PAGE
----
It’s a Škoda, Jakub, but not as we know it…
When Volkswagen successfully took control of the storied Škoda Auto business in 1991, it did so, like many larger, more powerful entities, primarily for its own betterment. So while any residual altruism on their part was largely incidental, to its credit, Wolfsburg did take a fairly enlightened approach to their acquisition. By then, the Czech carmaker was in need of considerable investment and redirection, for despite having left behind the dated automotive fare it served up to widespread derision for decades, it remained prey to the snide dismissals and cheap jokes, primarily from the motor-jock element of the journalistic cohort.
Rebuilding reputations has never been the job of a moment, but as the decade progressed and the engineers at Mladá Boleslav, working alongside a reinvigorated design team created a more credible range of cars, the joke really started to wear thin. Škoda (and its well-heeled German backer) was no longer prepared to be patronised. Under the stylistic supervision of Thomas Ingenlath, the Czech carmaker’s products would make a post-Millennial leap, exhibiting more than mere competence, but a genuine and largely convincing attempt at producing a human-centric approach to car design.
Throughout the 1990s, the multispace vehicle had emerged as the primary growth area amidst volume carmakers. As the Millennium dawned, even upmarket carmakers started getting in on the act; Mercedes-Benz, for example, debuting the cynically conceived A-Class-based Vaneo in 2001. Two years later, Škoda displayed the Roomster concept at the Frankfurt motor show. This innovative and highly convincing compact MPV with its long wheelbase/short overhang proportions, asymmetric side-glazing, not to mention the aviation-influenced cockpit visor front screen/ door glass treatment married dynamism with practicality in a shape which had all the appearance of being cast from a solid billet.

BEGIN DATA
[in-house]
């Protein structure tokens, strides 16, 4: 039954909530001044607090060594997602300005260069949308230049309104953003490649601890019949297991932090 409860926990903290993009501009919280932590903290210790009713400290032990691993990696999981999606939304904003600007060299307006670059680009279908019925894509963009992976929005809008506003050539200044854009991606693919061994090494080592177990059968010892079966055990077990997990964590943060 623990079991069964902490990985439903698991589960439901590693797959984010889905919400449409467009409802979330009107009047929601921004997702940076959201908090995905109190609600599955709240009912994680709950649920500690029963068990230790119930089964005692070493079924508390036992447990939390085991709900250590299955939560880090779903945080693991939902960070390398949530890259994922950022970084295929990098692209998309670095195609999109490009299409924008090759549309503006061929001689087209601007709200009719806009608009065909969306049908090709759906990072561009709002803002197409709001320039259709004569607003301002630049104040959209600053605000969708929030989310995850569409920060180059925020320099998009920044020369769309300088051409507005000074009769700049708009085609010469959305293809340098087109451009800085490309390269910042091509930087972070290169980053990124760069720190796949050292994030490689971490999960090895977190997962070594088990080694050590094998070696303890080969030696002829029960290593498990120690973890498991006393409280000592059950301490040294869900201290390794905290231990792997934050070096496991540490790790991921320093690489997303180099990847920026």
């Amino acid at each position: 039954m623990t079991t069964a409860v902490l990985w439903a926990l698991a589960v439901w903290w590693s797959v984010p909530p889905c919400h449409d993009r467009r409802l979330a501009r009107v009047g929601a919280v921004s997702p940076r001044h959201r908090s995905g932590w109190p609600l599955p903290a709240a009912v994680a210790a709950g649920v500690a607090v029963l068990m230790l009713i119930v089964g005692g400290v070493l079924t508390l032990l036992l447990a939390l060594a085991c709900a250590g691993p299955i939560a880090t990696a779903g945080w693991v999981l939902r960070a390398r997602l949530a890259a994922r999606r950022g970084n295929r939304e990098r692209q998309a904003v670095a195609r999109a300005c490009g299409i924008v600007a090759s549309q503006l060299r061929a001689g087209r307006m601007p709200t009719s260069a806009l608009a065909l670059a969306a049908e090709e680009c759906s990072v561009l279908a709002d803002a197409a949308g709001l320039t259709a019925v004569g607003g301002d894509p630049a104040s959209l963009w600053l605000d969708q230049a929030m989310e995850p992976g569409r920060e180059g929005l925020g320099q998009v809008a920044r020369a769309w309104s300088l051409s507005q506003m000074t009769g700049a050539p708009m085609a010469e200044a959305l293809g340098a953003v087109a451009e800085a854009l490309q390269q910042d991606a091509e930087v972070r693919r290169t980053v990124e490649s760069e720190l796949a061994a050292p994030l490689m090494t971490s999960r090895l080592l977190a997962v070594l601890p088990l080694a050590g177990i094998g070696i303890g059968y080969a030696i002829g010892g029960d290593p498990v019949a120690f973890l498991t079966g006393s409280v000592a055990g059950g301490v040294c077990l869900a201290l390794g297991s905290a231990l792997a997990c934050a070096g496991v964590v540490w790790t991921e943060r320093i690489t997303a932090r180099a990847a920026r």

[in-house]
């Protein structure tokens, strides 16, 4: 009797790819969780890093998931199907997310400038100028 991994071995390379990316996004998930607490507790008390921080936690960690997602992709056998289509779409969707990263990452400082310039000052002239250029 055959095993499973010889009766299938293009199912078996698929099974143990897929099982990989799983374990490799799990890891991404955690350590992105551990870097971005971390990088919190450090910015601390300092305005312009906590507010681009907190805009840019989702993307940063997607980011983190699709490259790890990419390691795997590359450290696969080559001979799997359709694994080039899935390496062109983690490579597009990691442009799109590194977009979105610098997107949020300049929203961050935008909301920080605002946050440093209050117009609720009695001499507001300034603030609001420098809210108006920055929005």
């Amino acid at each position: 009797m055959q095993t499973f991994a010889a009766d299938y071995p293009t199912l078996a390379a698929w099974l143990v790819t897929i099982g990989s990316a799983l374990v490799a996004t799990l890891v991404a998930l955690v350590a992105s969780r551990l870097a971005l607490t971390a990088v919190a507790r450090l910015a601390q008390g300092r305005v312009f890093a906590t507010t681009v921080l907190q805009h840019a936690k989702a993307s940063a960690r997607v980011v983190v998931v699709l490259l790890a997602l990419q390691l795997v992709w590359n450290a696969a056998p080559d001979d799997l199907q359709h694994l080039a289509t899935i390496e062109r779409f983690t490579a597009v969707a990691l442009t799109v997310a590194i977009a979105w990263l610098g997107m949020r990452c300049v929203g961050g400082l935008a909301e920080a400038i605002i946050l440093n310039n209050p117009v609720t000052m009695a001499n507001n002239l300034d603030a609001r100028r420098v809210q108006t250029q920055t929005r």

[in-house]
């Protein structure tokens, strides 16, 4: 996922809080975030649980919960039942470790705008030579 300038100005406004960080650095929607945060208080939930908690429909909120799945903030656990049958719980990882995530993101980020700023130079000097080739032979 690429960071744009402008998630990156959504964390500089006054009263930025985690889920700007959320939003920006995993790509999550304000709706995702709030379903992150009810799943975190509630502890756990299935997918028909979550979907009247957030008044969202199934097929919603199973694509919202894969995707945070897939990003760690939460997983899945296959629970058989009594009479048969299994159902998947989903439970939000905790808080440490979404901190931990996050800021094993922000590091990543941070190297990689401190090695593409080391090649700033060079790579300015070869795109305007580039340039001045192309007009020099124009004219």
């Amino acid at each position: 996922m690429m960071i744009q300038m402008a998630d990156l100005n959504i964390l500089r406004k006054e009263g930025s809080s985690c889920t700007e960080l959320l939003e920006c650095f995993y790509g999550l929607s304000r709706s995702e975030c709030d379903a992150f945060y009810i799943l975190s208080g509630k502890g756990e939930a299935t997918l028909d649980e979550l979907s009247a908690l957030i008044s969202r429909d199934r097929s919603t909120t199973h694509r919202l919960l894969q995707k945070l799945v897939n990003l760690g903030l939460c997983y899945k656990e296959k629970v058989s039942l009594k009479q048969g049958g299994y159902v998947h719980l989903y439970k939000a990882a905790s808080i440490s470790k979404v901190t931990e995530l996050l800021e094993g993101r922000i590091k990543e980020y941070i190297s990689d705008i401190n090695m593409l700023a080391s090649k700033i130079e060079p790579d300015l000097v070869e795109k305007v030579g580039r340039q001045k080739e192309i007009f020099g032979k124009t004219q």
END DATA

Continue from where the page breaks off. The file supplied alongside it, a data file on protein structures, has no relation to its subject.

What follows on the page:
For what was (and remains) a conservative car company, this striking and highly convincing styling study, credited to Mladá Boleslav designer, Peter Wouda proved something of a show sensation, to say the least. But even more eyebrows were raised at Geneva’s 2006 Palexpo when a production version, based upon its themes made its debut. The production Roomster, employing the VW Group A platform which also underpinned both contemporary VW Polo and Škoda Fabia would join rivals, Renault’s Modus, Nissan’s Note and Fiat’s Idea, (to mention three) in the bourgeoning compact multispace segment as previously defined by the Berlingo, Kangoo et al.